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Aeon Flux Review Critics


Dave White Profile

… spaced-out seriousness. Read full review

Other Critics provided by

Critics scores range from 0 to 100, with higher scores indicating more favorable reviews.

  • 2.0

    out of 100

    Generally unfavorable reviews
    based on a weighted average of all
    critic review scores.

  • 30

    out of 100

    The Hollywood Reporter Michael Rechtshaffen

    Smultaneously silly, ostentatious and terribly boring.

    Read Full Review

  • 50

    out of 100

    Entertainment Weekly Owen Gleiberman

    Theron is an arresting image, but, like everything else in Aeon Flux, she's stranded in a trashy and derivative glum zone of fashion-runway fascism.

    Read Full Review

  • 50

    out of 100

    Chicago Tribune Robert K. Elder

    By forcing definition on Flux, the filmmakers rob her of any allure. What do they offer instead? Clumsy exposition, bland PG-13 gunfights and subpar computer animation.

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  • 63

    out of 100

    ReelViews James Berardinelli

    The ideas underlying Aeon Flux's plot are the film's strength, and the filmmakers deserve some credit for doing more than paying lip service to them.

    Read Full Review

  • See all Aeon Flux reviews at

For Families provided by Common Sense Media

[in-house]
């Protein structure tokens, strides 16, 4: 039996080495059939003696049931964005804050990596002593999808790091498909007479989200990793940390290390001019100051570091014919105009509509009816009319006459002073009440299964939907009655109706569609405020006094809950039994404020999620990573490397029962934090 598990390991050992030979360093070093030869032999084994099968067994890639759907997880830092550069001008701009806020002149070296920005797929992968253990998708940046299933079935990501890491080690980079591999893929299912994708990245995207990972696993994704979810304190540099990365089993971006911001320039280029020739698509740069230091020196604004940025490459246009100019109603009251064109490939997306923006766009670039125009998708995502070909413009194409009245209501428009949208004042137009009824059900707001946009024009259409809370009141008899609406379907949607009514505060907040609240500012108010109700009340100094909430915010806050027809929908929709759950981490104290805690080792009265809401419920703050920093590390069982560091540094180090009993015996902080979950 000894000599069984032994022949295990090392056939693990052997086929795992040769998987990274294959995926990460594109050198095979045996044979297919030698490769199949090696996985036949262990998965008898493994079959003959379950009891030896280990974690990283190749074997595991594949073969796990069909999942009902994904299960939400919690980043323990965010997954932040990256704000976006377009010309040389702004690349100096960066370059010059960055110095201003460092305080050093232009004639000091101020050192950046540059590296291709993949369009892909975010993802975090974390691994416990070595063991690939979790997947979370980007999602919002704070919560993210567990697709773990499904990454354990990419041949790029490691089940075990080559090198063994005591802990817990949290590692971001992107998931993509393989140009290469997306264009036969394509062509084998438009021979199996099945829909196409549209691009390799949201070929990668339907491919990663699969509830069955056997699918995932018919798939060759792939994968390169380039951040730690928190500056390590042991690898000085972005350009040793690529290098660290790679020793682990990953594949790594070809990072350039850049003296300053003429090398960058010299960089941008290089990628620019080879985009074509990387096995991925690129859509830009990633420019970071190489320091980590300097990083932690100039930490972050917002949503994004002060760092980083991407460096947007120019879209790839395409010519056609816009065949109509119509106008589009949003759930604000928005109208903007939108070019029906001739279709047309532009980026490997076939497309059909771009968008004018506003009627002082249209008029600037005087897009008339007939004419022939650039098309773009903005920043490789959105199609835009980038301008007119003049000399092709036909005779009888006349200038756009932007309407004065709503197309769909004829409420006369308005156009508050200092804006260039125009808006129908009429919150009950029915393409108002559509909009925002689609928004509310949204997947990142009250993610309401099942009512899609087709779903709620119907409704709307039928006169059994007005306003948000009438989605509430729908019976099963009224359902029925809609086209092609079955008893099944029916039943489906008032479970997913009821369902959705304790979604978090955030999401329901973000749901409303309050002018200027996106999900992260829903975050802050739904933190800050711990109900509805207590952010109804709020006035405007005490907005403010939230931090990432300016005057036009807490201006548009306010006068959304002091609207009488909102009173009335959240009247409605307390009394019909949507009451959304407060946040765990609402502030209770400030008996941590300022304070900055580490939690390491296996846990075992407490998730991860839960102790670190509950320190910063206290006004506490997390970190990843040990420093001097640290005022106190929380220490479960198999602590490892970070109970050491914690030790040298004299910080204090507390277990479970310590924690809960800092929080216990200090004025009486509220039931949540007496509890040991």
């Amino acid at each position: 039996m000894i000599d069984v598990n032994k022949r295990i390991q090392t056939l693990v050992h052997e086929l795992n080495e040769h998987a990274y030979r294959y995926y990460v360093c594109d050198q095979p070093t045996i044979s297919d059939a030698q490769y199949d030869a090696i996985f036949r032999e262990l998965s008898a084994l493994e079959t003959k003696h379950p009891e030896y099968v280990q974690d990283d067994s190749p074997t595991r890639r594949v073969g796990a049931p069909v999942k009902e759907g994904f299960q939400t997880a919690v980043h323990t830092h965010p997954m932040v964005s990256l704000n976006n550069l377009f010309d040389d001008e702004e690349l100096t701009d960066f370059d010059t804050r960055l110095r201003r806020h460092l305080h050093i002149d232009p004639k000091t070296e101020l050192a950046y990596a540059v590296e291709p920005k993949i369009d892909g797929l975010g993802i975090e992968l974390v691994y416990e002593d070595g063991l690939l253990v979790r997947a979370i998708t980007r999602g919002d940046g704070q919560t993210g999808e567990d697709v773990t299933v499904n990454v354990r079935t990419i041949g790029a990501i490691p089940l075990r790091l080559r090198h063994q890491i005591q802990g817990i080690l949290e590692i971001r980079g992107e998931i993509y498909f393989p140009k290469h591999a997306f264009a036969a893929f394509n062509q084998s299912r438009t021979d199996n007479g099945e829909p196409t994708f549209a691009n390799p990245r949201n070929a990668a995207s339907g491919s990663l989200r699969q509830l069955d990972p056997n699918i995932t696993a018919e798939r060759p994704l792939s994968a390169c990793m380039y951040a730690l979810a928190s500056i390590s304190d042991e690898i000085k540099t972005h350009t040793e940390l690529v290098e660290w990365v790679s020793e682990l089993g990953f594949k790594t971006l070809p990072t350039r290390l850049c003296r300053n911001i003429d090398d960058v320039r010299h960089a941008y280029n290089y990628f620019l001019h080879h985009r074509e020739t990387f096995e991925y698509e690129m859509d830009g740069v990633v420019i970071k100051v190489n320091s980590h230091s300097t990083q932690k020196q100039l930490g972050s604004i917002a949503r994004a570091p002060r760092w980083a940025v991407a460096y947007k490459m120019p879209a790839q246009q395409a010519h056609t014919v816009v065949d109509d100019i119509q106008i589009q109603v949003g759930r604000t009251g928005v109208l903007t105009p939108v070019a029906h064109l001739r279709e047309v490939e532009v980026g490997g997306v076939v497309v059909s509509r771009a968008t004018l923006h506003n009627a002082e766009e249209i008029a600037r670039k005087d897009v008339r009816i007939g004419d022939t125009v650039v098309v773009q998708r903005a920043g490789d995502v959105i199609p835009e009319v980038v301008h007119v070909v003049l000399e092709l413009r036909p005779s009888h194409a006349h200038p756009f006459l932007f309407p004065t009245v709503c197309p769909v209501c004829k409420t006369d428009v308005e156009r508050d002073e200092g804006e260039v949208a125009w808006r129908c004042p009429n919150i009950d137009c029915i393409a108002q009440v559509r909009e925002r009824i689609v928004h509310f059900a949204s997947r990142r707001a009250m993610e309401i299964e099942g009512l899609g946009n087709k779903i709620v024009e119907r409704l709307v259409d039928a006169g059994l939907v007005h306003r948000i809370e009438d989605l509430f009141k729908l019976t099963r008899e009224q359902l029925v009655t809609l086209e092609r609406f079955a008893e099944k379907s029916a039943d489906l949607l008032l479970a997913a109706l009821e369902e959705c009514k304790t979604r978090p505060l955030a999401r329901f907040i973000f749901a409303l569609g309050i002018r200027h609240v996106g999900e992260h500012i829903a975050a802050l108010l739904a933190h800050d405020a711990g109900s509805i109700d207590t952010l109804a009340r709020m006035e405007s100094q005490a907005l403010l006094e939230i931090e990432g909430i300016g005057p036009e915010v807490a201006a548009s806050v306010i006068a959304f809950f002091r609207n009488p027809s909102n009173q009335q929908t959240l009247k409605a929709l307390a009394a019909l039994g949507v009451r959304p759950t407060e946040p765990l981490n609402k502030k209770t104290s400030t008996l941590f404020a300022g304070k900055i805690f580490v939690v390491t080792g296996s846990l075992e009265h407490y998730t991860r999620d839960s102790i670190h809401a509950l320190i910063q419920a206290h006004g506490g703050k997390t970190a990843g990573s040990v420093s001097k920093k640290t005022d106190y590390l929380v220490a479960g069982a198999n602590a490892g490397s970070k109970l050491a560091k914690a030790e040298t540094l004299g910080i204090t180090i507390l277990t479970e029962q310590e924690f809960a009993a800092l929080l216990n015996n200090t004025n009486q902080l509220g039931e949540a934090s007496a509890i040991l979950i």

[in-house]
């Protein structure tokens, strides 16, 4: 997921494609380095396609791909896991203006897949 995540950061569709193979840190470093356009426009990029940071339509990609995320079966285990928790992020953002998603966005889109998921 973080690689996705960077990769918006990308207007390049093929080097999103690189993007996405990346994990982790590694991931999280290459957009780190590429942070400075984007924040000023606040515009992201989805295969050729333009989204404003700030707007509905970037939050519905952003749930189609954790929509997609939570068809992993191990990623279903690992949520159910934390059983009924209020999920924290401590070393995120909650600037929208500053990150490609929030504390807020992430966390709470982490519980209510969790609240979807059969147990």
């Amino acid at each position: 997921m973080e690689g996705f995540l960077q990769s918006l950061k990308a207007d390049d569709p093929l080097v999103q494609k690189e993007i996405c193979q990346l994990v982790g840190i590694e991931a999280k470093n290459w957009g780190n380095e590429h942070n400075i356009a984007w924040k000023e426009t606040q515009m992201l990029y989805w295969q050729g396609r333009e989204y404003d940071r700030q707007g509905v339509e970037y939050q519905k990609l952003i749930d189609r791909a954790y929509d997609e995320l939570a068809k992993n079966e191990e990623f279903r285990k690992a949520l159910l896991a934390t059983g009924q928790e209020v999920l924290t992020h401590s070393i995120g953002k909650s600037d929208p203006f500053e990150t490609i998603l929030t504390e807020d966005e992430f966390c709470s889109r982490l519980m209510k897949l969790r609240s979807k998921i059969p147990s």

Iffy for 13+

Violent -- not for younger kids.

What Parents Need to Know

Parents need to know that the film, as it follows an assassin on her mission, includes violent, bloody scenes, in particular, repeated martial arts fights (with sounds of bones breaking), stabbings and shootings (with automatic weapons as well as sniper-style guns), a woman's murder by government agents (she opens the door, expecting someone else, and the film cuts from her surprised face to the next scene), explosions (of buildings and a floating blimp-like lab), and several on-screen deaths of recognizable characters (villains and seeming heroes). Characters wear form-fitting futuristic clothing, some resembling bondage gear (one character makes a brief, joking reference to bondage as sexual practice, a great reduction from the source anime). Aeon appears nude, rising from bed, her back to the camera, a couple kisses then has (implied) sex. Music is loud and pounding during chase and fight scenes. The film also includes some semi-complex conversations concerning the ethics of cloning humans.

  • Families can talk about Aeon's decision to go off mission when she "feels" something is wrong. How does her questioning of authority show her independence, as well as her stubbornness? How do Aeon's memories (technically, a previous life) compel her present actions? How does the film weigh family (specifically, sisterly) loyalty against romance?

The good stuff
  • message true0

    Messages: Aeon learns to trust her instincts rather than her orders; the evil governing system is toppled.

What to watch for
  • violence false5

    Violence: Shootings, fights, explosions, stabbings: Aeon is an assassin and her enemies range from sleek and athletic to thuggish.

  • sex false3

    Sex: Women characters wear skimpy, stylized clothing; Aeon appears undressed (back to camera); one implied sex scene.

  • language false0

    Language: Not an issue

  • consumerism false0

    Consumerism: Not an issue

  • drugsalcoholtobacco false0

    Drinking, drugs and smoking: Not an issue